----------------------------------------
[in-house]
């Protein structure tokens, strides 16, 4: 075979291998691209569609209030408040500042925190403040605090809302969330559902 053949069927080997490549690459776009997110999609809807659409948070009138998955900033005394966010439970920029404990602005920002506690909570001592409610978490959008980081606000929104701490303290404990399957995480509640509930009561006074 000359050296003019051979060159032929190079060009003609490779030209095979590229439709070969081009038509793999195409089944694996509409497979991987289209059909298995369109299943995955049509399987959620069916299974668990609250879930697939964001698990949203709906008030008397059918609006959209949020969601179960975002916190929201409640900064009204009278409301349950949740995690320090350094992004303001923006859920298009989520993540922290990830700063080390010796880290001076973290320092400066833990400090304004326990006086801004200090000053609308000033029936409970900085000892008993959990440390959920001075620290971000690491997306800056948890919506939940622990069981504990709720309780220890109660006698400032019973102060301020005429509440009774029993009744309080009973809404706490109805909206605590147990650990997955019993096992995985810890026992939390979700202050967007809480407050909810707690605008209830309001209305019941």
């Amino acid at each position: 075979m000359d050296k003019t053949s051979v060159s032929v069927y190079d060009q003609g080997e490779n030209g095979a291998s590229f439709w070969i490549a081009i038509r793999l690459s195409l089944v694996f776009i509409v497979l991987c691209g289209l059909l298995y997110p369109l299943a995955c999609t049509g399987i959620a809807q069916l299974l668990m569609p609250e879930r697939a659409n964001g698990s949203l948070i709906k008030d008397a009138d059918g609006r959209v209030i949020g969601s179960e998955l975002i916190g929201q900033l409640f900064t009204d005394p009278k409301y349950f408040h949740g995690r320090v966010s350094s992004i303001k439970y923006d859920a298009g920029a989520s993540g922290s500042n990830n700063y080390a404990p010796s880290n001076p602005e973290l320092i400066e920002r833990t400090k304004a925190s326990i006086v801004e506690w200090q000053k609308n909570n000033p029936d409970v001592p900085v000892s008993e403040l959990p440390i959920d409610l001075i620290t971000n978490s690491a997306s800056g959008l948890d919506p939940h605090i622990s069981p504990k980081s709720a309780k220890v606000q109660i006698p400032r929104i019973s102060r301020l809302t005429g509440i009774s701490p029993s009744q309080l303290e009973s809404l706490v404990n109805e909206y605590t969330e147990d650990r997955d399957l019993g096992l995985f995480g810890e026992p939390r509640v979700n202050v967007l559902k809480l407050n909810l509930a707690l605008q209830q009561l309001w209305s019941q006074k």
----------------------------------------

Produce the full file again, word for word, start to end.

[in-house]
């Protein structure tokens, strides 16, 4: 075979291998691209569609209030408040500042925190403040605090809302969330559902 053949069927080997490549690459776009997110999609809807659409948070009138998955900033005394966010439970920029404990602005920002506690909570001592409610978490959008980081606000929104701490303290404990399957995480509640509930009561006074 000359050296003019051979060159032929190079060009003609490779030209095979590229439709070969081009038509793999195409089944694996509409497979991987289209059909298995369109299943995955049509399987959620069916299974668990609250879930697939964001698990949203709906008030008397059918609006959209949020969601179960975002916190929201409640900064009204009278409301349950949740995690320090350094992004303001923006859920298009989520993540922290990830700063080390010796880290001076973290320092400066833990400090304004326990006086801004200090000053609308000033029936409970900085000892008993959990440390959920001075620290971000690491997306800056948890919506939940622990069981504990709720309780220890109660006698400032019973102060301020005429509440009774029993009744309080009973809404706490109805909206605590147990650990997955019993096992995985810890026992939390979700202050967007809480407050909810707690605008209830309001209305019941």
């Amino acid at each position: 075979m000359d050296k003019t053949s051979v060159s032929v069927y190079d060009q003609g080997e490779n030209g095979a291998s590229f439709w070969i490549a081009i038509r793999l690459s195409l089944v694996f776009i509409v497979l991987c691209g289209l059909l298995y997110p369109l299943a995955c999609t049509g399987i959620a809807q069916l299974l668990m569609p609250e879930r697939a659409n964001g698990s949203l948070i709906k008030d008397a009138d059918g609006r959209v209030i949020g969601s179960e998955l975002i916190g929201q900033l409640f900064t009204d005394p009278k409301y349950f408040h949740g995690r320090v966010s350094s992004i303001k439970y923006d859920a298009g920029a989520s993540g922290s500042n990830n700063y080390a404990p010796s880290n001076p602005e973290l320092i400066e920002r833990t400090k304004a925190s326990i006086v801004e506690w200090q000053k609308n909570n000033p029936d409970v001592p900085v000892s008993e403040l959990p440390i959920d409610l001075i620290t971000n978490s690491a997306s800056g959008l948890d919506p939940h605090i622990s069981p504990k980081s709720a309780k220890v606000q109660i006698p400032r929104i019973s102060r301020l809302t005429g509440i009774s701490p029993s009744q309080l303290e009973s809404l706490v404990n109805e909206y605590t969330e147990d650990r997955d399957l019993g096992l995985f995480g810890e026992p939390r509640v979700n202050v967007l559902k809480l407050n909810l509930a707690l605008q209830q009561l309001w209305s019941q006074k």